Given these facts, the district court granted summary judgment to Durham on Anderson’s race discrimination and hostile work environment claims and determined that Anderson “failed to exhaust his administrative remedies as to the age discrimination claim.” [18] After reviewing the case, the Eighth Circuit agreed with the lower court’s ruling on all of Anderson’s claims and affirmed summary judgment in Durham’s favor for each claim. [19]

II. Legal Background

A. Racially Hostile Work Environment

To sustain a claim for hostile work environment, “a plaintiff must show that (1) he or she is a member of a protected class; (2) he or she is subjected to unwelcome race-based harassment; (3) the harassment was because of membership in the protected class; and (4) the harassment affected a term, condition, or privilege of his or her employment.” [20] Furthermore, a claimant must establish both that the environment was objectively hostile under a reasonable person standard as well as subjectively hostile to the claimant himself. [21] Finally, the claimant must establish that the employer “knew or should have known” of the abusive situation and failed to respond in a prompt and efficient manner. [22]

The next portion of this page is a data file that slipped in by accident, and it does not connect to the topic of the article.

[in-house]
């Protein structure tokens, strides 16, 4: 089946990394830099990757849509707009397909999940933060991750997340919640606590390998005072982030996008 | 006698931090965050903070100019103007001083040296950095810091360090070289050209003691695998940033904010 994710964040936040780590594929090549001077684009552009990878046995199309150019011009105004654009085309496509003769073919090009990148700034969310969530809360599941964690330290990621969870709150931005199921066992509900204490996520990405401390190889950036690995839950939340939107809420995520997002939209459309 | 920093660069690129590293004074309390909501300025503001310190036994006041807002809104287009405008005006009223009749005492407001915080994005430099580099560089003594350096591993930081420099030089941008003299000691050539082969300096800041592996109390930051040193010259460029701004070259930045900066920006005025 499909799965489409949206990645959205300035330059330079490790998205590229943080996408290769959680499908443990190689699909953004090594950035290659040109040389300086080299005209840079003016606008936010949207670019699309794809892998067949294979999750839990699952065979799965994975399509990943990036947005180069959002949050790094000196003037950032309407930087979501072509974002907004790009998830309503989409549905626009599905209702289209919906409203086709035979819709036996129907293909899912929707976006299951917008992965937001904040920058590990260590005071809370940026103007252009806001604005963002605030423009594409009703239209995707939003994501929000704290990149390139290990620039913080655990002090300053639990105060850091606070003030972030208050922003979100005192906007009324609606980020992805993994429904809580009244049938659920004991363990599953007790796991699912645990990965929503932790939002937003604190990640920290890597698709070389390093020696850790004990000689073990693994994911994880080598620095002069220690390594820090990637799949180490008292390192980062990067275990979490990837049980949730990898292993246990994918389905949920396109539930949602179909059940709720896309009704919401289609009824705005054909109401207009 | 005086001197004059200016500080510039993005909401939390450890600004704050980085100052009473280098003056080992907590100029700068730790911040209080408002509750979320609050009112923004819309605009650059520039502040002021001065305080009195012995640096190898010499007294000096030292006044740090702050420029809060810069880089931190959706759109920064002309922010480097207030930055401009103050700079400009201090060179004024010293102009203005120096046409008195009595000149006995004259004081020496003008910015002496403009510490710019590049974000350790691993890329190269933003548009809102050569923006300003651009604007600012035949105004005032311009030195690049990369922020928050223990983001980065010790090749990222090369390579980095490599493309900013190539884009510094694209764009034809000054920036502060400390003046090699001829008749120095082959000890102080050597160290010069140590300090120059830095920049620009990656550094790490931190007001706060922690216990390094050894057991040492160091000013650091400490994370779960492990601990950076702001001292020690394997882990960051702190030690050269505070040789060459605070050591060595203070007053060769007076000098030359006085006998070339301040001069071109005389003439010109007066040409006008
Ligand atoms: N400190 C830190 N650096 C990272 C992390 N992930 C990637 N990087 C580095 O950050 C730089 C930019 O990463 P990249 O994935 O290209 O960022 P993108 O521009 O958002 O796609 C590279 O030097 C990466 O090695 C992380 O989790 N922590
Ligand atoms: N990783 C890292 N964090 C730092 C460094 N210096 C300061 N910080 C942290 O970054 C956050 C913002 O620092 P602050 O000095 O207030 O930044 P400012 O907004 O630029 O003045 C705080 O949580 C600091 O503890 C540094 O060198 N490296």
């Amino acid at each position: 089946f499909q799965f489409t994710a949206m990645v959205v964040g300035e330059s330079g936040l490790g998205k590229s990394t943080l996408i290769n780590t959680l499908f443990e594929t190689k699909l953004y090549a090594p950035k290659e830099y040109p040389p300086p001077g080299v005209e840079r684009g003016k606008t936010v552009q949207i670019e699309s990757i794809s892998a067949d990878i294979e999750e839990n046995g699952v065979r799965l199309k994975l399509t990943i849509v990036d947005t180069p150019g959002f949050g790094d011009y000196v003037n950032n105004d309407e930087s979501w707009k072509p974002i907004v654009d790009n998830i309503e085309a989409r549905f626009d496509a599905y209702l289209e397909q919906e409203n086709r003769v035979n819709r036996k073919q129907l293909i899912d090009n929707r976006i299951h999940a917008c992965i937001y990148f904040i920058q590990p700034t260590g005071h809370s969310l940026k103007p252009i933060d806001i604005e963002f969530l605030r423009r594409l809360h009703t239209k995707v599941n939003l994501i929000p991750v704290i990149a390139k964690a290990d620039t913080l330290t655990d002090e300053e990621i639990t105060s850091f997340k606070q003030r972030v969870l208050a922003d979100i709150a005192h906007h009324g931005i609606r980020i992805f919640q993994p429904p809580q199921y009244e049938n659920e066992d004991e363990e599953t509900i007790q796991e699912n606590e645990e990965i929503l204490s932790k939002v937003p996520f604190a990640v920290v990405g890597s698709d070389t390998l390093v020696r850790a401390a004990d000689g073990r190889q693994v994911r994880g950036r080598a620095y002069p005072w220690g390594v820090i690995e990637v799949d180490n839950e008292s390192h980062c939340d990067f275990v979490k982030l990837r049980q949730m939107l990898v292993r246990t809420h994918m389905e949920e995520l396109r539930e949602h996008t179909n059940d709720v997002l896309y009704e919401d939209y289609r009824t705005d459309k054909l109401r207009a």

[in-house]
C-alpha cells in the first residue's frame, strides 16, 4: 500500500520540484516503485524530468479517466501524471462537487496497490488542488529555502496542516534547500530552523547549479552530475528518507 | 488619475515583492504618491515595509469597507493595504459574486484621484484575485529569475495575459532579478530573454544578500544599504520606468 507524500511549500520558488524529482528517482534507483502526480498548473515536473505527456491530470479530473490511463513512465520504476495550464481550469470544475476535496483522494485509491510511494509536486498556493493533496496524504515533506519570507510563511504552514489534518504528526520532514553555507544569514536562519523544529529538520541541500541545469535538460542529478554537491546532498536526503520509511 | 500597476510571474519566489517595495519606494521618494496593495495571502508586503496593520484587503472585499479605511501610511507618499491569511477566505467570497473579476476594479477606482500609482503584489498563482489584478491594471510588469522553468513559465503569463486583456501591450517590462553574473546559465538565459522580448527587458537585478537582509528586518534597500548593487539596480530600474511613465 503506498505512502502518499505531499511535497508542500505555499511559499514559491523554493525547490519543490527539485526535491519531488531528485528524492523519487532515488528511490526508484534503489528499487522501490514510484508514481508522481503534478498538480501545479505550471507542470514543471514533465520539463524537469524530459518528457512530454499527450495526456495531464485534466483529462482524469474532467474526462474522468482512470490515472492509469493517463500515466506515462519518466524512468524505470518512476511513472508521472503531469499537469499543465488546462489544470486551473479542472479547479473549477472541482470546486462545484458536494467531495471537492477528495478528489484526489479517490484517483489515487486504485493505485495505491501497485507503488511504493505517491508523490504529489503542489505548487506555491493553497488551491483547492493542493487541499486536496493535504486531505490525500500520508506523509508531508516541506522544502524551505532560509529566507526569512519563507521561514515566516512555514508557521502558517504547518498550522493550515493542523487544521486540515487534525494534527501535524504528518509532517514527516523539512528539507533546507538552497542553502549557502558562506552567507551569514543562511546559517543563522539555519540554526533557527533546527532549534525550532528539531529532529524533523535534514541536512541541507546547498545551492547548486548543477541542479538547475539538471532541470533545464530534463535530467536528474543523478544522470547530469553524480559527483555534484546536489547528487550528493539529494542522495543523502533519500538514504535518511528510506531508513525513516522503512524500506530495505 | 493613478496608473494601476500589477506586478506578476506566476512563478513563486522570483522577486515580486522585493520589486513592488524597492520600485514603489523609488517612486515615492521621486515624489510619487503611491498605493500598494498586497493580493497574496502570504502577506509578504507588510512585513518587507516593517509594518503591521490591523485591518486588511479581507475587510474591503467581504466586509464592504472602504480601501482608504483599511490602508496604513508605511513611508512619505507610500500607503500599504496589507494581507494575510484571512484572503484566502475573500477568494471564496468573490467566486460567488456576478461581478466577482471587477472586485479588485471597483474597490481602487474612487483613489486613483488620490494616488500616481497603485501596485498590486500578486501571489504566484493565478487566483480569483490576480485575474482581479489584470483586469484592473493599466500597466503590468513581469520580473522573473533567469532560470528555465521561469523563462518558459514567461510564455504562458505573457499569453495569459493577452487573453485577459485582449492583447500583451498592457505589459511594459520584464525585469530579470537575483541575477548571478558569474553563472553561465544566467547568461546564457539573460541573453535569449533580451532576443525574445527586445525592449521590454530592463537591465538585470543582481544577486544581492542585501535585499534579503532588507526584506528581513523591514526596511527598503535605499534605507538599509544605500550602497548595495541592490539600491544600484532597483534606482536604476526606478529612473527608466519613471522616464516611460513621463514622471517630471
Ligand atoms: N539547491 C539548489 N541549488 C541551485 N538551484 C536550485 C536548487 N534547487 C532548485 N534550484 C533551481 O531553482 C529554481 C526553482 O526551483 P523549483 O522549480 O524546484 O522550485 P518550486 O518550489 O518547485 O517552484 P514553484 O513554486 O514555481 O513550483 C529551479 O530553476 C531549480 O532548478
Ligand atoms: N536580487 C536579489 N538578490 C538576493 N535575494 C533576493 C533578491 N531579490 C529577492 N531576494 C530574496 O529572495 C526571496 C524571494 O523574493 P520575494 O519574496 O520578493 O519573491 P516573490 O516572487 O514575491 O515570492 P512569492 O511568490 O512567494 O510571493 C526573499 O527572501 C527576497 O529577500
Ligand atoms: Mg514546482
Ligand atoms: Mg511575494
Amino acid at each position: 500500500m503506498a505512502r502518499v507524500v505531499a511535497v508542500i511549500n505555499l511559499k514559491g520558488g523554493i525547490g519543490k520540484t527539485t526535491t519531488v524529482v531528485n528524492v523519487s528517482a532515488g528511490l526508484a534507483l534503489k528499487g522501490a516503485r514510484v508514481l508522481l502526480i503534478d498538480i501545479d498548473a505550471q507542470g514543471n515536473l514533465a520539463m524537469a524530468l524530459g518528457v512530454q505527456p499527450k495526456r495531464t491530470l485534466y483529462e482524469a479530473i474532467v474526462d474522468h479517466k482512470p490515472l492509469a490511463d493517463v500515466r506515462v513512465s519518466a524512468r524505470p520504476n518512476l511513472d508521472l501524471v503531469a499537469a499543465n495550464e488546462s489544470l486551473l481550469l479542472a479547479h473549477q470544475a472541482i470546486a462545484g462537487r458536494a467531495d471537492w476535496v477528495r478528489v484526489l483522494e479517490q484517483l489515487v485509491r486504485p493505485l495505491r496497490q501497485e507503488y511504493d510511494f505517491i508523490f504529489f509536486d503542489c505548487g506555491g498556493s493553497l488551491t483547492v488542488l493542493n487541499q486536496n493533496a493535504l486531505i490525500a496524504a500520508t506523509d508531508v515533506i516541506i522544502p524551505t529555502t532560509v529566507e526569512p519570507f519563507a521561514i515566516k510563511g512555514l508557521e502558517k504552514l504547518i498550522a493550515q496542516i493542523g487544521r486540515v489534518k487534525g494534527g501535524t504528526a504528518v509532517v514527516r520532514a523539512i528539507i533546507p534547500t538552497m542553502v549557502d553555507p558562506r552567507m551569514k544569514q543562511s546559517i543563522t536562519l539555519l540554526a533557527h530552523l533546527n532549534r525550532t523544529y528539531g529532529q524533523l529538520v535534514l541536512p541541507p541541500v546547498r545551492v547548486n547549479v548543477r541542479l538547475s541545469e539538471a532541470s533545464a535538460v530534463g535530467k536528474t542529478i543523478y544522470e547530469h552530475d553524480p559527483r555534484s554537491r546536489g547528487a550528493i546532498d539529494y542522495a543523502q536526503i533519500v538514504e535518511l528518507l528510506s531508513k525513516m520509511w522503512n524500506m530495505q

In analyzing his claim, the court considered whether Anderson had established that either his supervisors or his coworkers had created a racially hostile environment. Regarding Anderson’s supervisors, the court stated that neither his supervisors’ criticisms of his performance nor the alleged name calling were objectively hostile on the basis of Anderson’s race. [23] The court also noted two other factors that were not indicative of a hostile work environment: the fact that Anderson was willing to return to work in January 2007 and Anderson’s contention that he was willing to remain at Durham if the hourly wages for a bus monitor had equaled that of a bus driver. [24] The Circuit Court reasoned that the evidence indicates that, while Anderson may have been offended, his work conditions had not been “subjectively altered.” [25]

Furthermore, the court stated that the alleged taunts by Anderson’s African American coworkers, even if they reached the level of objectively hostile on the basis of race, were not clearly known by Durham. The record showed that there were no supervisors present when such comments were made and that Anderson failed to report these taunts as having a racial motivation. [26] Given the lack of evidence to support Anderson’s claim of a racially hostile environment, the lower court’s summary judgment in favor of Durham on this point was upheld. [27]

B. Racial Discrimination